So Correct me If I am reading this incorrect. The large harvest was due to taking honey more often. So this suggests the bees work toward a "perceived" need and then "may slack off raise less brood etc. By Taking some early they perceive they need to up the effort and raise more brood to get to the perceived stores threshold.. Would this not work for any hive system? I do not think the hive shape would change the way the bees operate. Would taking honey 3 times a year get you to a larger harvest for the year? I ask for several reasons but primary less supers is less work and less storage. Splitting the harvest would make 2 smaller jobs instead of 1 big one. And I can beat the rest of the Beeks to market with fresh honey. Add wet supers back during flow not dearth. this may be something to ponder..Hi Trish - I think that's a fair summary. However, after checking 'Gleanings' for the following 3 years I was very surprised to learn that no-one had seized upon the potential of this procedure. I was also curious about Doolittle's own lack of enthusiasm for it:
I've since learned that Doolittle's article was in fact the final salvo in an argument which had started the previous year, with Doolittle initially expressing a very negative opinion of Long Hives in general (which I'm sad to say demonstrates that even Doolittle was guilty of both ignorance and prejudice - more on that in another post) but even so, in regard to this particular issue all is not quite as rosy as might first appear.
I think it's fair to assume that the removal of honey causes brood-rearing to be stimulated due to the colony recognising (somehow) that the existing number of bees is insufficient to provide enough stores for winter survival - and so more bees are duly generated. Which is great news for a bee-farmer, and dispells the myth that you can't produce both honey AND bees at the same time. BUT - think about the season ...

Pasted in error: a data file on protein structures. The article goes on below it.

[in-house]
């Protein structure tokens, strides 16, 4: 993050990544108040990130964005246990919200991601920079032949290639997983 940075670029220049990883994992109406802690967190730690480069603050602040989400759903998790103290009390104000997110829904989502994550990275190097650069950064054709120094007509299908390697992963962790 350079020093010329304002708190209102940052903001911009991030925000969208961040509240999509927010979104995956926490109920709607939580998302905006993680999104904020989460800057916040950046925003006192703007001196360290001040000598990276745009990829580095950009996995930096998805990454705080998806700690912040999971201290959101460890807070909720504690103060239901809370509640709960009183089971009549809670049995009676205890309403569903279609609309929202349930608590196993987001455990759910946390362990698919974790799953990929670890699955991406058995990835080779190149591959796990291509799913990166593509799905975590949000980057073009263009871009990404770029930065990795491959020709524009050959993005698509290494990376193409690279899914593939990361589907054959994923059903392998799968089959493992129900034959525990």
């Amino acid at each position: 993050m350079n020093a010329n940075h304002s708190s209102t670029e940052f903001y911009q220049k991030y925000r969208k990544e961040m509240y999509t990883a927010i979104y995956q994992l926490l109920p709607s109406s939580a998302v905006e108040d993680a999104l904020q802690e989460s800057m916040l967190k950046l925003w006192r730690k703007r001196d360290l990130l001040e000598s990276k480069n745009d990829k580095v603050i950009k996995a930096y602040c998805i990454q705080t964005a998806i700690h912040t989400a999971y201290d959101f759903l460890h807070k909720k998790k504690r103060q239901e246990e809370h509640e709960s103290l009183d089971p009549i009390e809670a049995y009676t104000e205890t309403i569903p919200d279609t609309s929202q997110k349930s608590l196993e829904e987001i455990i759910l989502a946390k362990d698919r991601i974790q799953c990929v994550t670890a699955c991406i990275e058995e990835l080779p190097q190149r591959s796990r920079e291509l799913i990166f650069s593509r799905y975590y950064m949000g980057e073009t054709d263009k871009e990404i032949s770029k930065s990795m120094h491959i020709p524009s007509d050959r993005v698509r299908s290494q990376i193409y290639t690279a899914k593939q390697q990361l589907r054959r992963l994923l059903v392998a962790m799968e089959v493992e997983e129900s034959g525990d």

Honey is being removed during the flow (obviously), and the bees' response to this is to then generate more brood to create roughly double the number of bees - but this enlarged number of bees will result towards the end, or even after the flow. So, you've then got double the number of mouths to feed, with most of them sitting around idle, as at that time there will be nothing much in the way of nectar coming into the hive. Bags of bees - but at the wrong time of the season (unless you happen to be a bee-farmer).
This of course is a recipe for swarming, which Doolittle completely fails to mention in the above source - but - in a much earlier tirade against the 'Long-idea' beehive (which was quickly countered by those with more experience and expertise with them than Doolittle) he cites both excessive swarming and the hive's inability to over-winter as being core features of horizontal hives.
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Now that Horizontal Hives (in general) have a suitable home for discussion, I think it might be useful to examine the early experiences of the Long-idea Hive in America, contrasting these with those of the broadly similar hive styles of Eastern Europe.
I'm currently delving into American Long Hive history as revealed in 'Gleanings' 1873 onwards, and will post relevant articles as they emerge. I'm hoping that Greg will be able to supply the Eastern European perspective.